Acid-base status influences many aspects of insect biology, including insect distributions in aquatic systems, insect-plant and insect-pathogen interactions, membrane transport phenomena, and the mode of action of pesticides. Acid-base status in the hemolymph and gut lumen of insects is generally well regulated but varies somewhat within individuals owing to effects of temperature, activity, discontinuous ventilation, and diet. The pH of the midgut lumen varies with the phylogeny and feeding ecology. Insect fluids have buffer values similar to those of vertebrates. The respiratory system participates in acid-base homeostasis primarily by regulating the internal carbon dioxide (partial) pressure via changes in spiracular opening and convective ventilation. The epithelia of the renal system and gut participate in hemolymph acid-base regulation by varying acid-base transport in response to organismal acid-base status. Evidence to date suggests that the dominant mechanisms for control of renal acid-base excretion involve hormonal regulation of H+-V-ATPase activity.

  13. Ascorbic acid induced atrazine degradation.

    Science.gov (United States)

    Hou, Xiaojing; Huang, Xiaopeng; Ai, Zhihui; Zhao, Jincai; Zhang, Lizhi

    2017-04-05

    In this study, we systematically investigated the degradation efficiency and the degradation mechanism of atrazine in the presence of ascorbic acid at different pH values. Although atrazine could be degraded by ascorbic acid in a wide pH range from 4 to 12, its degradation under either acidic (pH≤4) or alkaline (pH≥12) condition was more efficient than under neutral condition (pH=7). This pH dependent atrazine degradation was related to the reactive characteristic of atrazine and the reductive activity of ascorbic acid. The ascorbic acid induced atrazine degradation pathways at different pH were investigated by comparing the atrazine degradation intermediates with liquid chromatography-mass spectrometry, high performance liquid chromatography and ion chromatography. It was found that more products were detected in presence of ascorbic acid at alkaline condition. The appearance of chloride ions confirmed the dechlorination of atrazine by ascorbic acid in the absence of molecular oxygen, while its dechlorination efficiency reached highest at pH 12. These results can shed light on the application of AA for the organic pollutant remediation. Copyright © 2016 Elsevier B.V. All rights reserved.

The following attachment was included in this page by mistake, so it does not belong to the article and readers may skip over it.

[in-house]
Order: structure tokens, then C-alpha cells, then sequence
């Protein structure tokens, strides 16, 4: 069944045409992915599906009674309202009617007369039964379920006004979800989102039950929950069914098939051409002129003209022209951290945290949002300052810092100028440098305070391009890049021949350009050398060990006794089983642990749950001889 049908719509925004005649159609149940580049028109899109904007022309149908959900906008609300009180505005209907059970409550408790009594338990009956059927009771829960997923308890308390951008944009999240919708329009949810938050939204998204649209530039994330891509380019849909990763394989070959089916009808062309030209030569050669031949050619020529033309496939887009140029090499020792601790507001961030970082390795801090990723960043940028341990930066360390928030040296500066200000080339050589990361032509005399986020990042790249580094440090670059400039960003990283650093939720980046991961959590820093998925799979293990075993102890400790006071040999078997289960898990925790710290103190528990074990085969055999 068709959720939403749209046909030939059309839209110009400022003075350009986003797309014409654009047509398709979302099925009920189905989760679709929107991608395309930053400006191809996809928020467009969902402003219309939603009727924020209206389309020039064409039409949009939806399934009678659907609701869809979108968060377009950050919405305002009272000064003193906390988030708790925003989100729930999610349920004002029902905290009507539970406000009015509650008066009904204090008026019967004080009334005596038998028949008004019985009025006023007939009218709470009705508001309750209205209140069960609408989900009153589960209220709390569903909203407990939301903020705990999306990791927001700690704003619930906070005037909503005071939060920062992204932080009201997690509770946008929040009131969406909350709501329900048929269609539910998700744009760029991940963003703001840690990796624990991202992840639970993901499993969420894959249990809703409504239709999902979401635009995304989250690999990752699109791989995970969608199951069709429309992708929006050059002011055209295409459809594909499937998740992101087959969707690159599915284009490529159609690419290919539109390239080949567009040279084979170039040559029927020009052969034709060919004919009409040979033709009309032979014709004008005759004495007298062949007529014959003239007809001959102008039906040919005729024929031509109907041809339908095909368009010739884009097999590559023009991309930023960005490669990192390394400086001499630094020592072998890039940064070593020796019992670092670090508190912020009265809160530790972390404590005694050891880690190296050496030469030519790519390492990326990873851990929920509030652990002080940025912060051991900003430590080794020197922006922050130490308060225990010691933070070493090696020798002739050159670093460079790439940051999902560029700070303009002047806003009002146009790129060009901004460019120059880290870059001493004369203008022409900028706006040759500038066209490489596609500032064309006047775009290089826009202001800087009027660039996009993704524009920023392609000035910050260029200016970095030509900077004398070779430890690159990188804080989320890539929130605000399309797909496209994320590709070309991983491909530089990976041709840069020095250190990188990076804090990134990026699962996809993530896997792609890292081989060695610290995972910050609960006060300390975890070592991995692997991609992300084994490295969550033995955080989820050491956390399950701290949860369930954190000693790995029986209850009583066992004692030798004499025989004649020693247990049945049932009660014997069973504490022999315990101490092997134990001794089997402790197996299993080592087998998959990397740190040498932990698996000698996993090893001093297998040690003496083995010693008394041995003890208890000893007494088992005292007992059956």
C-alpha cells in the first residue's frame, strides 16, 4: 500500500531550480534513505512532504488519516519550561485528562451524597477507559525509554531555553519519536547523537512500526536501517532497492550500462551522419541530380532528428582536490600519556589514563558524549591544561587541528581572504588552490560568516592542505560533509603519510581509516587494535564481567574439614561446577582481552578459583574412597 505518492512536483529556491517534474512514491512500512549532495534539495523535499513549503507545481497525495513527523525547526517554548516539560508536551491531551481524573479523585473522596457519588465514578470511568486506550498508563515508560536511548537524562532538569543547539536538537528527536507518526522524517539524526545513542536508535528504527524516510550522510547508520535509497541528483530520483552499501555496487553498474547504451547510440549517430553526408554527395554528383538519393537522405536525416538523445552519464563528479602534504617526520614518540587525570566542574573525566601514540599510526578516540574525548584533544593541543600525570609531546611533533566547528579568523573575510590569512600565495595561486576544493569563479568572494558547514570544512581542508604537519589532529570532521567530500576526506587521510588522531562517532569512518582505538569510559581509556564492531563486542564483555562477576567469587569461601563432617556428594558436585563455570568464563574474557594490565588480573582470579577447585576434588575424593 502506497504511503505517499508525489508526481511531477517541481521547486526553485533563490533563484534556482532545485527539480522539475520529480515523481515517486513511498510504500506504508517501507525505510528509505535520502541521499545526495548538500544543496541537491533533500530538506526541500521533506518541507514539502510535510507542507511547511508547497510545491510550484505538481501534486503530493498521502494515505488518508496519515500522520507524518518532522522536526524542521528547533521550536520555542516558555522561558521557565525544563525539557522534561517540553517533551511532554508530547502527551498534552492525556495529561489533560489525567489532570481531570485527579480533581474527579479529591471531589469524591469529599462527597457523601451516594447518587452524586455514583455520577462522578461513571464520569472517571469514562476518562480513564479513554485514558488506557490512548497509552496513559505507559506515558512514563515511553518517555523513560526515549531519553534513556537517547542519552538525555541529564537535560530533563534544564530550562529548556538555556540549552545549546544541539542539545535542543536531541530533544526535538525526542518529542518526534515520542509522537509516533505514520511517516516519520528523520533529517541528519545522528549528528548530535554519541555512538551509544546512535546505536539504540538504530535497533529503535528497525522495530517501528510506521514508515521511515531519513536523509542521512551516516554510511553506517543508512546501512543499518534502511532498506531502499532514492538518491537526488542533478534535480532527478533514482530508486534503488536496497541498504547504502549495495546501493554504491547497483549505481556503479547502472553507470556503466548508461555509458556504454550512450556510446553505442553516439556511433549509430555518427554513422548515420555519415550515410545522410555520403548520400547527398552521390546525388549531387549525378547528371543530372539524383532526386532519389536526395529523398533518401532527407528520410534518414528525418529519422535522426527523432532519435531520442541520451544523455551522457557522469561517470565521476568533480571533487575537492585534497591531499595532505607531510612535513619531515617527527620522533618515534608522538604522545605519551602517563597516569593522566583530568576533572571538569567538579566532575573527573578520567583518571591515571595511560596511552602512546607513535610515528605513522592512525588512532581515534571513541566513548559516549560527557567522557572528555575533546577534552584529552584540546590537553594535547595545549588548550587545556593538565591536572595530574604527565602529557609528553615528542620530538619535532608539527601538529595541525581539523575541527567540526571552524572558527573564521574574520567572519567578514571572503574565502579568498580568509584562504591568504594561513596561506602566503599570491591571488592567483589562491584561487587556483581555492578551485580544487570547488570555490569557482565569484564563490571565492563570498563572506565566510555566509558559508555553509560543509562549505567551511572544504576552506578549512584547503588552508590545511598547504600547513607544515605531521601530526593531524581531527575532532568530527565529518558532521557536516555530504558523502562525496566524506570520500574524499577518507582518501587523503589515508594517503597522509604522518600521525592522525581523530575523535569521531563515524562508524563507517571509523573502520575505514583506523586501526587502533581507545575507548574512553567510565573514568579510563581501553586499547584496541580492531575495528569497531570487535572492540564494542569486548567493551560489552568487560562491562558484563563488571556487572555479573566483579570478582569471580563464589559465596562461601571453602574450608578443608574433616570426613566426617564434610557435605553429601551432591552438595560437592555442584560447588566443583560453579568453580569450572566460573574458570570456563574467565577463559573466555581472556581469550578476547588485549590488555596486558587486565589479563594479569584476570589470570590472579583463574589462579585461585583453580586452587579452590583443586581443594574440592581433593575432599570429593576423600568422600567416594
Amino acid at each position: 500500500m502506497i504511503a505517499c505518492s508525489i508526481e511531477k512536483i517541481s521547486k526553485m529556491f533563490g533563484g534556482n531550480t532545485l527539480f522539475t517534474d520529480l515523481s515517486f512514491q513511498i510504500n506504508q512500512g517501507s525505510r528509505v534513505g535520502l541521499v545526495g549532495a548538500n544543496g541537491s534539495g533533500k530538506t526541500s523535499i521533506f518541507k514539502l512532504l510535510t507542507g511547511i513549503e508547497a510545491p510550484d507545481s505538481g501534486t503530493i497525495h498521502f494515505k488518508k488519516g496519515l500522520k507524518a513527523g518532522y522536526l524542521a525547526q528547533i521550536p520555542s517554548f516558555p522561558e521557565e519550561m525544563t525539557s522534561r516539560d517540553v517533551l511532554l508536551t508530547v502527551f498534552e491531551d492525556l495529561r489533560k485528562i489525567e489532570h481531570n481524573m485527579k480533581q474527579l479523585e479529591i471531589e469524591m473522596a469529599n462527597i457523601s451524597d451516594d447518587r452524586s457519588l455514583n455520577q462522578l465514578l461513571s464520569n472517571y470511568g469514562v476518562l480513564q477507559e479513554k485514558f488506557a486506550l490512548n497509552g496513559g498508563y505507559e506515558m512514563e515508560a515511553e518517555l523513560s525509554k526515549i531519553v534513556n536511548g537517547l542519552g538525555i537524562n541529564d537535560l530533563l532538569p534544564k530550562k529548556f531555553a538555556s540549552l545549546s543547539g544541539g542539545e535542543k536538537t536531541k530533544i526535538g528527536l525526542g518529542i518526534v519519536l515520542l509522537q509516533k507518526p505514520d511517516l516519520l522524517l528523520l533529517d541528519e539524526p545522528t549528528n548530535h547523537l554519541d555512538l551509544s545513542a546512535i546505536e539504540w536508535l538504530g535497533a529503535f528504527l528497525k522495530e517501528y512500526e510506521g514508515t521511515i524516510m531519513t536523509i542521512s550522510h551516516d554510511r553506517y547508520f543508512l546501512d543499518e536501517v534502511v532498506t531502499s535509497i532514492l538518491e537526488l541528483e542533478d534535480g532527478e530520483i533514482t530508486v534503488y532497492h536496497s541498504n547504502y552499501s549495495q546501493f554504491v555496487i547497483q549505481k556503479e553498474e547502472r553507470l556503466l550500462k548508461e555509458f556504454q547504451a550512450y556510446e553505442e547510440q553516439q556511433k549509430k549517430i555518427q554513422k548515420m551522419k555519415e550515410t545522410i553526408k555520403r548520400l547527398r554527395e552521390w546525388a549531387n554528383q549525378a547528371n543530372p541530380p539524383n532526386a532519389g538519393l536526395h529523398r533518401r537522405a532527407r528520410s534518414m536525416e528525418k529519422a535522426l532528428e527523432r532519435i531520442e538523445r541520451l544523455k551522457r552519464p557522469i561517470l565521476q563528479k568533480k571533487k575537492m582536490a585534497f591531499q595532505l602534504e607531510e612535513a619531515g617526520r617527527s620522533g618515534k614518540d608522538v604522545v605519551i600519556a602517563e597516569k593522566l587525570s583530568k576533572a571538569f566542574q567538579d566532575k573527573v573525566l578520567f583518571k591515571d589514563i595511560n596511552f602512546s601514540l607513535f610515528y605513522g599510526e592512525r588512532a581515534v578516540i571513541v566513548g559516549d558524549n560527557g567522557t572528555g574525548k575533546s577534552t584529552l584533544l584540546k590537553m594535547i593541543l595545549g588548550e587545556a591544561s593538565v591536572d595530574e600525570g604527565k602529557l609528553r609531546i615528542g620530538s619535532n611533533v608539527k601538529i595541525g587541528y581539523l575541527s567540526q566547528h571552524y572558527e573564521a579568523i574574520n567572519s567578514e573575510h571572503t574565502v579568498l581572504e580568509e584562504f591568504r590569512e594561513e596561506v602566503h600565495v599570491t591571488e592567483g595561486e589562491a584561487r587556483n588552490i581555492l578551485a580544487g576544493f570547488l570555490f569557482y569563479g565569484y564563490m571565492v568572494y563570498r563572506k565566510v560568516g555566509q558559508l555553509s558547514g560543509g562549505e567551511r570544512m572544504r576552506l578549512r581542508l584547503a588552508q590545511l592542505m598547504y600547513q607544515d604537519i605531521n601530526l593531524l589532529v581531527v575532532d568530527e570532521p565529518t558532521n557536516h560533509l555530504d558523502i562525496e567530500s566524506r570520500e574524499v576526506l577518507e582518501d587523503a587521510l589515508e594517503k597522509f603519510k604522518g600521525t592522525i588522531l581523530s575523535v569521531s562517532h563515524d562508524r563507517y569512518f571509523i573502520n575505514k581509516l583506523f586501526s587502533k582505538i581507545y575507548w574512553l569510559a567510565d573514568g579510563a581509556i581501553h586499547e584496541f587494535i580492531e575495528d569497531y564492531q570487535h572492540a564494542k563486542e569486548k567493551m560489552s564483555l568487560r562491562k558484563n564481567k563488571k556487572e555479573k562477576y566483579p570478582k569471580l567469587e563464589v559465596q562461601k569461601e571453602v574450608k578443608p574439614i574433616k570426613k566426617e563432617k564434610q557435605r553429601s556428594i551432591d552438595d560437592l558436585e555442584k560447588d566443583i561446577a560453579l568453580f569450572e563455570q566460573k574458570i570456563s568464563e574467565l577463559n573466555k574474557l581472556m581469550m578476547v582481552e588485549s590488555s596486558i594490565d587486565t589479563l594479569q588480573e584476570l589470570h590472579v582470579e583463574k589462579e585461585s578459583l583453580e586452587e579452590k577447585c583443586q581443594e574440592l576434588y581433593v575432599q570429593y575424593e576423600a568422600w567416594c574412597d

14. Safety and tolerability of intra-articular hyaluronic acid (Sinovial®/GELSYN-3tm) injections in the treatment of knee osteoarthritis.

    Science.gov (United States)

    Abate, M; Salini, V

    2017-01-01

    Osteoarthritis (OA) is a progressively degenerative joint disease, with a very high prevalence rate that is expected to increase worldwide with the ageing of the population. Considering that OA requires long-term treatment, therapies with minimal side effects and which can be repeated as needed are warranted. Hyaluronic acid (HA), a natural glycosaminoglycan with viscoelastic properties, is a major component of synovial fluid and the extracellular matrix of the joint cartilage, and plays key roles in maintaining synovial fluid viscosity and the bio-mechanical integrity of healthy cartilage. Intra-articular administration of exogenous HA has therefore been used to successfully improve the viscoelastic properties of the joint to improve lubrication, modulate inflammation and modify the catabolic micro-environment. Sinovial®/GELSYN-3TM is a sterile, non-pyrogenic formulation of highly purified, chemically unmodified HA of bio-fermentative origin, which has been introduced in several different concentrations in clinical use within the European market. This expert opinion reports on the published data regarding the efficacy and tolerability of first and multiple injection series of Sinovial®-based product formulations. The data regarding the tolerability of Sinovial® in patients with knee osteoarthritis were analyzed, showing that this formulation, beside favourable therapeutic effects, has a very good tolerability profile, with only mild, transient, and easily managed, local injection-site reactions and absence of systemic reactions. In particular, repetitive cycles of HA have been shown to yield positive results in terms of both efficacy and safety and therefore should be offered to patients who had undergone a successful first course of therapy when their symptoms reoccur.